Sony has outlined Call of Duty’s vital importance to PlayStation as part of its ongoing efforts to derail Microsoft’s $68.7bn Activision Blizzard buyout bid.
“SIE [Sony Interactive Entertainment] cannot protect against the loss of Call of Duty,” Sony wrote in a document published today by the UK’s Competition and Markets Authority regulator, which is currently scrutinising the deal.
Simply put, Sony says it cannot compete with a Microsoft-owned and Xbox-exclusive Call of Duty via its own blockbuster first-party franchises: not in terms of gameplay hours, revenue, or in the budget it has to spend on building its own exclusives.
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“SIE’s recent development experience of shooter/battle royale games is limited and its main active shooter franchise is significantly less impactful than Call of Duty,” Sony wrote. “Destiny, SIE’s main active first-person shooter franchise, had only [redacted percentage] of the gameplay hours and [redacted percentage] of the game spend of Call of Duty in 2021.”
Sony’s response is one of several published today by the CMA as part of its ongoing process to evaluate Microsoft’s Activision Blizzard deal.
Microsoft has its own response, which largely seeks to contradict and (in its view) correct the CMA’s provisional findings that concluded with the suggestion Microsoft may need to structurally change the deal in order to get it approved.
As expected, Microsoft repeats the statement that it will not seek to hinder or withold access to Call of Duty on PlayStation in any way.
“Sony’s position must be seen for what it is: a self-serving attempt to protect its dominant market position, rather than one founded on genuine concerns regarding its continued access to COD – which it could have secured months ago,” Microsoft wrote.
Sony’s response, meanwhile, seeks to largely reinforce what the CMA has said already, including the regulator’s earlier finding that there were “few franchises as enduring and as significant in terms of PlayStation’s revenue and gameplay time” as Call of Duty, and that any attempt to create a fresh rival would have “a low chance of success”.
Going into more detail on this today, Sony stated its own development costs were “small in comparison to Call of Duty”. Even God of War: Ragnarök, which Sony describes as its “biggest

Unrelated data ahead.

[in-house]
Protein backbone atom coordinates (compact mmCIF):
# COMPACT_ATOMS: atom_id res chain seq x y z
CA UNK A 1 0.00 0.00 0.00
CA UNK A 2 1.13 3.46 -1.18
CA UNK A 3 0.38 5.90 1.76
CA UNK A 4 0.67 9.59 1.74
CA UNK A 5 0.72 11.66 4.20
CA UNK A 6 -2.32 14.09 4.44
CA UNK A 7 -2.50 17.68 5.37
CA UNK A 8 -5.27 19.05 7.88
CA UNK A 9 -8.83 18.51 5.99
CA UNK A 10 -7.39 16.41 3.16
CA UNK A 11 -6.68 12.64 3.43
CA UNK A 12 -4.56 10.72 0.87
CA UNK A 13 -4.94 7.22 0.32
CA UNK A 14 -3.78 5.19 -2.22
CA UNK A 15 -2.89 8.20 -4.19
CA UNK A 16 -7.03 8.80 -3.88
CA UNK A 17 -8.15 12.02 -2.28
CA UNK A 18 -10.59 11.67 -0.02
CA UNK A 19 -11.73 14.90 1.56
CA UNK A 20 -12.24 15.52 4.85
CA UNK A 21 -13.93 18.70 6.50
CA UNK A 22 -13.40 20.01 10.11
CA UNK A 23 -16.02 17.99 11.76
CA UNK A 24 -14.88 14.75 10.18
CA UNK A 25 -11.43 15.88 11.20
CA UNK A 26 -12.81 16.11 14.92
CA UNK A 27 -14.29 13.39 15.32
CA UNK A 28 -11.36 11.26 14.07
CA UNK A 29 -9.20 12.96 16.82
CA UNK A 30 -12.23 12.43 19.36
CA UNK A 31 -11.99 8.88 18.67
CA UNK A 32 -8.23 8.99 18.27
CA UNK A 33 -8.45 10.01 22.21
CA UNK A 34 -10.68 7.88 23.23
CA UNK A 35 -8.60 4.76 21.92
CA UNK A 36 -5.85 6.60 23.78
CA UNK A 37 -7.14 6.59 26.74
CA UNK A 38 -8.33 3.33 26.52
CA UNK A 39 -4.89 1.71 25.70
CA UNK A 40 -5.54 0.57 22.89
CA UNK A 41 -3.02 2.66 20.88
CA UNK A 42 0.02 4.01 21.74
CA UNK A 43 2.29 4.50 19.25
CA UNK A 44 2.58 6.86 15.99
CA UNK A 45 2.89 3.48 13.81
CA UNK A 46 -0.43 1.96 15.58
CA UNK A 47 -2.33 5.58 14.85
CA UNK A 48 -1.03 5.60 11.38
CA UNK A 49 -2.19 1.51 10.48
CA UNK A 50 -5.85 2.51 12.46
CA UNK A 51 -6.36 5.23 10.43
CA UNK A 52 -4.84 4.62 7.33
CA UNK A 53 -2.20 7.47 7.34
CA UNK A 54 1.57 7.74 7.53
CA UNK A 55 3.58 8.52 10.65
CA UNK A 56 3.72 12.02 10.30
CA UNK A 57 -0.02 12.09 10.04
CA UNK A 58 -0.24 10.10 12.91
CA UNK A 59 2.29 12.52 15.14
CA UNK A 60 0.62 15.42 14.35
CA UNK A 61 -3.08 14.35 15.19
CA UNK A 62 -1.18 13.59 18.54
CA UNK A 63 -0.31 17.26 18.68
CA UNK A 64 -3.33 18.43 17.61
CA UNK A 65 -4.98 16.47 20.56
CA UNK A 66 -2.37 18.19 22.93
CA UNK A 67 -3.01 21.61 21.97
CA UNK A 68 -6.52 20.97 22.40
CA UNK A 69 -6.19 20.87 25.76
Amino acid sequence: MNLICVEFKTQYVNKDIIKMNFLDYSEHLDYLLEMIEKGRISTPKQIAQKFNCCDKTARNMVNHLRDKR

ever first-party title” could not compare.
Ragnarök’s development budget has been sadly redacted from the public version of Sony’s filing, though it appears to be listed in the three-figure millions – and likely fairly low, since Sony makes the point of saying this was achieved with an annual investment (also redacted, but which looks to be in the two-digit millions) over a number of years.
“More generally,” Sony concluded, “across [PlayStation’s] nine most recently released and upcoming first-party titles (which have either sold or are expected to sell more than [redacted, single-digit million figure] copies in aggregate) the average annual development cost was around [redacted, two-digit million figure]. By contrast, Activision has reportedly spent around $300m on each annual release of Call of Duty.”
Today’s release of responses by the CMA includes replies from six other companies in the games industry – all of those in favour of Microsoft’s deal. The identities of these companies have been kept publicly anonymous, save for that of 4J Studios – the Scottish team which worked with Microsoft to release console versions of Minecraft.
The CMA is one of three major regulatory bodies currently standing in the way of Microsoft’s Activision Blizzard deal being approved, alongside the US Federal Trade Commission and the European Commission.
A final decision by the CMA is set to be published next month, on or before 26th April 2023.